The Masala is Just Right!
By MovieTalkies.com, 20 March 2009
The film is just like its title, delightful, with just the right amount of mirch and masala. The film's storyline is simple, and has been excellently executed, very well written and very well acted as well. This film by Robby Grewal makes for a perfect tea time snack, just like its title.
Aloo Chat is one of those films, where the romantic leads, in this case, Aftab Shivdasani and Aamna Sharif, are not really the main leads of the movie, even though they are the main focus of the plot. The lead characters are really the supporting cast, which consists of Kulhushan Kharbanda, Manoj Pahwa and Sanjay Mishra. It is this trio, supported by some really witty and at times naughty dialogues, which forms the main crux of the movie.
The film's plotline is simple. The America returned Aftab Shivdasani throws his family into total confusion when he tells them that he wants to marry an American. His is a typical middleclass Punjabi family, living in Delhi's Lajpat Nagar. The family is ruled by his very strict and disciplinarian dad, played by Kharbanda. Aftab's character has actually lost his heart to a Muslim girl, played by Aamna, who despite living in the US, is very Indian and traditional. But knowing that his orthodox family will never accept a Muslim as a daughter in law, he hatches a plot with the help of a family friend, who is a sexologist called Hakim Tarachand (Pahwa). In fact, it is Tarachand who decides on a plan straight out of Dilwale Dulhaniya Le Jayenge, where the Muslim girl is expected to come into the family as the friend of the American bride to be, and win the hearts of everyone. Matters gets very complicated due to the meddling of Aftab's uncle, played by Sanjay Mishra, but all ends well as it should be.
There is a lot of spoof on what the West, and specially America, means to someone from India, with the typical cliches of bikini babes, multiple marriages and divorces etc. So the director does bring in the East vs the West debate, which is another age old Hindi film cliché, but since the treatment is light, one goes with the clichés. In fact, everything in the movie, beginning from Pahwa's one-liners, Khrabanda's experessions and Mishra's muddling, is only engineered to make one laugh, which one does, quite heartily, all through.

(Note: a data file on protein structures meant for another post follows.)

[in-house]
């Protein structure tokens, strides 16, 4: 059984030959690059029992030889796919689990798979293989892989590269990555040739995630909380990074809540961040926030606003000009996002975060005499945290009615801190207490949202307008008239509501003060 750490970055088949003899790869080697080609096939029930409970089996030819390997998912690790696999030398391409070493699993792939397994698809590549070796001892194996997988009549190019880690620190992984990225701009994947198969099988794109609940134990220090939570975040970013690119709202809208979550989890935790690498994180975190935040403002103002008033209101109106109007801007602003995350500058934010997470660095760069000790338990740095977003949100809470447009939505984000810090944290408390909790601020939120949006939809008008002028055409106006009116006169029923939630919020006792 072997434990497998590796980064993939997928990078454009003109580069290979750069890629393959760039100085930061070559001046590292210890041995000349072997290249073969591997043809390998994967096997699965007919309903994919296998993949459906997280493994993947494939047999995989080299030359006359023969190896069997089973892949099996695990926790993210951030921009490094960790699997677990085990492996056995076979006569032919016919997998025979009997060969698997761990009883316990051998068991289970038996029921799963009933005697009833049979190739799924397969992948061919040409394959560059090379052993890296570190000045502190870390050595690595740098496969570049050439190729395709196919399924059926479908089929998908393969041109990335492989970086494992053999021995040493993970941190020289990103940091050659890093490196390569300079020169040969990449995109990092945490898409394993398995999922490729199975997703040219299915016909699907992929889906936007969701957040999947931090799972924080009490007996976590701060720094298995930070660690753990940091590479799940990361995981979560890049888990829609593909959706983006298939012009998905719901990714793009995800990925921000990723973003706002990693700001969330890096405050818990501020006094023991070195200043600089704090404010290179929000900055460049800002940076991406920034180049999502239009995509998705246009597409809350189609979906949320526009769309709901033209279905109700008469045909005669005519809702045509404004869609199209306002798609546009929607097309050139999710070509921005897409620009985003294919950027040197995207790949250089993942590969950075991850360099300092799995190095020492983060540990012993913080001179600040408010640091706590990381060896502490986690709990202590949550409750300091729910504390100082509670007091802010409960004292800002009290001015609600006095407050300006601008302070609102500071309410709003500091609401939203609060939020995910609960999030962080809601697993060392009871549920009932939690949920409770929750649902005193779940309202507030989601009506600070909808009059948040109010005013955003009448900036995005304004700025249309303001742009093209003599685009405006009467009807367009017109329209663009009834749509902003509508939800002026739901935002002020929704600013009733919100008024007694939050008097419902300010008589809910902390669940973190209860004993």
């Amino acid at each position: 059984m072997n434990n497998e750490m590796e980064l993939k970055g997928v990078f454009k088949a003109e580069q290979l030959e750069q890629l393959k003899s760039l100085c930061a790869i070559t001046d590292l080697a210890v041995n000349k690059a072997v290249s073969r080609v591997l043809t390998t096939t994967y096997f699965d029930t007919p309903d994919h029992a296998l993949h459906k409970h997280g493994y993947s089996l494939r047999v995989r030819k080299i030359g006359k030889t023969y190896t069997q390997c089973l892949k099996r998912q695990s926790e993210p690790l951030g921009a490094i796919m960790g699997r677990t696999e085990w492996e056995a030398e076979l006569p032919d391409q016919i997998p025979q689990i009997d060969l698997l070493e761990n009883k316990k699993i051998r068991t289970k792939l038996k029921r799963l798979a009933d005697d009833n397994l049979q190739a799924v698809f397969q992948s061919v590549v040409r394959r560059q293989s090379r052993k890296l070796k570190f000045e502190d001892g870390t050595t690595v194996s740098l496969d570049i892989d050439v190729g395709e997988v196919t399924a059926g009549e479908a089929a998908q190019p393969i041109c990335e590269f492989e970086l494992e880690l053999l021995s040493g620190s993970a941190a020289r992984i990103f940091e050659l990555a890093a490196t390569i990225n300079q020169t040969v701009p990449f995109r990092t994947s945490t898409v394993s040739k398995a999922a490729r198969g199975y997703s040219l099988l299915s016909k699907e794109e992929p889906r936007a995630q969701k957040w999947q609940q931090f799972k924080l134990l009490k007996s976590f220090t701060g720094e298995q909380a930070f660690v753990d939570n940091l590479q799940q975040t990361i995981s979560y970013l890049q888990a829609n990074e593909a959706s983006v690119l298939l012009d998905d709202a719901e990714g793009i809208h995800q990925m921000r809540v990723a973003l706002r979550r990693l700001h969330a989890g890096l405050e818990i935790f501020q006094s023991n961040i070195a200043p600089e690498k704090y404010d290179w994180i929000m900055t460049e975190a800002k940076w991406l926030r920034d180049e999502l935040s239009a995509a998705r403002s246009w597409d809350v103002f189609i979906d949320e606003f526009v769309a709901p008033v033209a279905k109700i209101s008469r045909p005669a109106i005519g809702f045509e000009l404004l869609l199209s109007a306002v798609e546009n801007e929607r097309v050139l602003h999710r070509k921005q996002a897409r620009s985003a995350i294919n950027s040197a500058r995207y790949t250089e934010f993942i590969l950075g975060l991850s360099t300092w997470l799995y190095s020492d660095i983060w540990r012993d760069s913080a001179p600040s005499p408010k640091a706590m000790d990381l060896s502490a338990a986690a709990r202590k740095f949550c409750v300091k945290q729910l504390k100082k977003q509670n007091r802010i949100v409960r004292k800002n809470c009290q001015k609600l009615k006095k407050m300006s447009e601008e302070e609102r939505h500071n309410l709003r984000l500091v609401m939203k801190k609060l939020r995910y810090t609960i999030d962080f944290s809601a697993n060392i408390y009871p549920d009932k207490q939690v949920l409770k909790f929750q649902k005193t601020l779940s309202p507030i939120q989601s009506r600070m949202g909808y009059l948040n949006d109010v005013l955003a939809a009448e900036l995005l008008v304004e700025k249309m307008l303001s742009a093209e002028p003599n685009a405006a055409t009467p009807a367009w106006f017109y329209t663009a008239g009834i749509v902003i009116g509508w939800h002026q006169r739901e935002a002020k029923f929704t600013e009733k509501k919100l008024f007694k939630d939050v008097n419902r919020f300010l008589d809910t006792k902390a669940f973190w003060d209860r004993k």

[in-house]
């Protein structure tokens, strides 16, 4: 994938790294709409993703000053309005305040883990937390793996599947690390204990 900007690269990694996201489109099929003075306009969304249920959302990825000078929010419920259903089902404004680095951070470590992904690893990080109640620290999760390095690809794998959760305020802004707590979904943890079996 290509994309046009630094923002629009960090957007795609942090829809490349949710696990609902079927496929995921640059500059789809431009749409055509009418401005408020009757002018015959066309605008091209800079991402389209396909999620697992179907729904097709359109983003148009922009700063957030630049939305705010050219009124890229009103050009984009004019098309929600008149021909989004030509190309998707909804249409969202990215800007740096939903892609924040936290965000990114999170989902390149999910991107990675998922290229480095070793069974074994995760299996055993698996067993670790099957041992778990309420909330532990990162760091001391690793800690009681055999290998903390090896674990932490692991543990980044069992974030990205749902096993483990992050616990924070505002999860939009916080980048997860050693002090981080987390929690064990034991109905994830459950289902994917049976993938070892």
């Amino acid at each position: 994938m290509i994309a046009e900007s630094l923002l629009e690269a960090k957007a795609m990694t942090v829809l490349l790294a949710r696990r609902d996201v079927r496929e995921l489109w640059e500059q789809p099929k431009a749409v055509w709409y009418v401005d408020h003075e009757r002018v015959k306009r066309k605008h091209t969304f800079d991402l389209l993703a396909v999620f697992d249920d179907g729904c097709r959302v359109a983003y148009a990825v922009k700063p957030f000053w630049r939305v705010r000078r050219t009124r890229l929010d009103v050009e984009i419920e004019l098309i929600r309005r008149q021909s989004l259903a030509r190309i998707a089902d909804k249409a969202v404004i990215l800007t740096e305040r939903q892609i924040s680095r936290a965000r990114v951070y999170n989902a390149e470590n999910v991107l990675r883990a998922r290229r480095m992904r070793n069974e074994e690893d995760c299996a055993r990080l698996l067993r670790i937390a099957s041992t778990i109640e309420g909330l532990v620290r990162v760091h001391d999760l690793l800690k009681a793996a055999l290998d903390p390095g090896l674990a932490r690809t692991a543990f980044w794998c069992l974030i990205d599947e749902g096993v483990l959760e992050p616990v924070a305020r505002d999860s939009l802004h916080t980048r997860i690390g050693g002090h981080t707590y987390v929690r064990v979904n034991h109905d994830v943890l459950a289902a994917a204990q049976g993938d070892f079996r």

Thankfully, Grewal manages to make a film, which is pure and unadulterated fun. He does not make the mistake of meddling with the simple recipe of the good old aloo chat, hence, the film really goes down well.
Even though Aftab and Aamna do not have much to do, they look good on screen together and separately, as well. In fact, it would have been nice to have seen a little more of Aftab, who has a good sense of comedy as well. He reveals part of that in this movie in the few opportunities that he gets. Aamna is good looking but Aloo Chat is not really a test of her acting skills. Linda Arsenio does a good caricature of an American as seen through the eyes of a middleclass Indian male. But the true honours in this movie belong to Pahwa, Mishra and Kharbanda. They are the real characters to lift the movie and take it forward. Pahwa is at his best as the sexologist, who has clients ranging from a Punjabi rockstar to a pandit. He is the mastermind of the entire plan to help the lovers unite. His one liners are to die for and the actor has his craft down to perfection. He is brilliantly supported by the veteran Kharbanda, who is turns in an immaculate performance as the authoritarian, stern father. Mishra as the bumbling and mischief making uncle is another brilliant cameo by this versatile actor. And one cannot but mention, the two actors who play the aloo chat vendors in the movie. They act as a chorus, but a very hilarious one at that, as they comment on the goings on in the movie.
Aftab and Aamna may be the 'aloo' in the movie, but the 'chat' factor in the film, which brings it all together and imparts the spice, are definitely the film's dialogues and its actors. Kudos to the director for making an entertaining, light hearted movie, with a message of unity and secularism tucked in at the end. Good fun.